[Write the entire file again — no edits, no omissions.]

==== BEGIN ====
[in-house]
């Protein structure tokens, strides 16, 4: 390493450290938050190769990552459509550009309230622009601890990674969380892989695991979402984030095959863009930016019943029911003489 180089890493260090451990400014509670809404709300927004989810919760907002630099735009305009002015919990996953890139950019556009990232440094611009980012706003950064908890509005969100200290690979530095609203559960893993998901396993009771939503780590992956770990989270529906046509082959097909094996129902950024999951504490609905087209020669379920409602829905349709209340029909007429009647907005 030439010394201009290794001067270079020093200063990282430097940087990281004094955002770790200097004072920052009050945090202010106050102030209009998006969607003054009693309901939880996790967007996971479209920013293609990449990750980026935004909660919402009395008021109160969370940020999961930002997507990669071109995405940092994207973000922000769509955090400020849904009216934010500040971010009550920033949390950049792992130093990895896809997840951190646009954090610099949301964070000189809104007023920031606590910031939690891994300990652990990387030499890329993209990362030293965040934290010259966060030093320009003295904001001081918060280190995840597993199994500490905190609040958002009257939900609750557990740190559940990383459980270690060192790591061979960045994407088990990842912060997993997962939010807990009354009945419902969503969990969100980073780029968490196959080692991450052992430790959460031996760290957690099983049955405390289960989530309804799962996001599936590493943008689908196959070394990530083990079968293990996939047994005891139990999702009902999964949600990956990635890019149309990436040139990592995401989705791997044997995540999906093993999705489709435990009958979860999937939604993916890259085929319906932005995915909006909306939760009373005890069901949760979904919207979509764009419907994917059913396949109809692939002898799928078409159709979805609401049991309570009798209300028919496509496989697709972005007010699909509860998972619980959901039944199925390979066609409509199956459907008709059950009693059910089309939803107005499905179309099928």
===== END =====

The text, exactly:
[in-house]
């Protein structure tokens, strides 16, 4: 390493450290938050190769990552459509550009309230622009601890990674969380892989695991979402984030095959863009930016019943029911003489 180089890493260090451990400014509670809404709300927004989810919760907002630099735009305009002015919990996953890139950019556009990232440094611009980012706003950064908890509005969100200290690979530095609203559960893993998901396993009771939503780590992956770990989270529906046509082959097909094996129902950024999951504490609905087209020669379920409602829905349709209340029909007429009647907005 030439010394201009290794001067270079020093200063990282430097940087990281004094955002770790200097004072920052009050945090202010106050102030209009998006969607003054009693309901939880996790967007996971479209920013293609990449990750980026935004909660919402009395008021109160969370940020999961930002997507990669071109995405940092994207973000922000769509955090400020849904009216934010500040971010009550920033949390950049792992130093990895896809997840951190646009954090610099949301964070000189809104007023920031606590910031939690891994300990652990990387030499890329993209990362030293965040934290010259966060030093320009003295904001001081918060280190995840597993199994500490905190609040958002009257939900609750557990740190559940990383459980270690060192790591061979960045994407088990990842912060997993997962939010807990009354009945419902969503969990969100980073780029968490196959080692991450052992430790959460031996760290957690099983049955405390289960989530309804799962996001599936590493943008689908196959070394990530083990079968293990996939047994005891139990999702009902999964949600990956990635890019149309990436040139990592995401989705791997044997995540999906093993999705489709435990009958979860999937939604993916890259085929319906932005995915909006909306939760009373005890069901949760979904919207979509764009419907994917059913396949109809692939002898799928078409159709979805609401049991309570009798209300028919496509496989697709972005007010699909509860998972619980959901039944199925390979066609409509199956459907008709059950009693059910089309939803107005499905179309099928």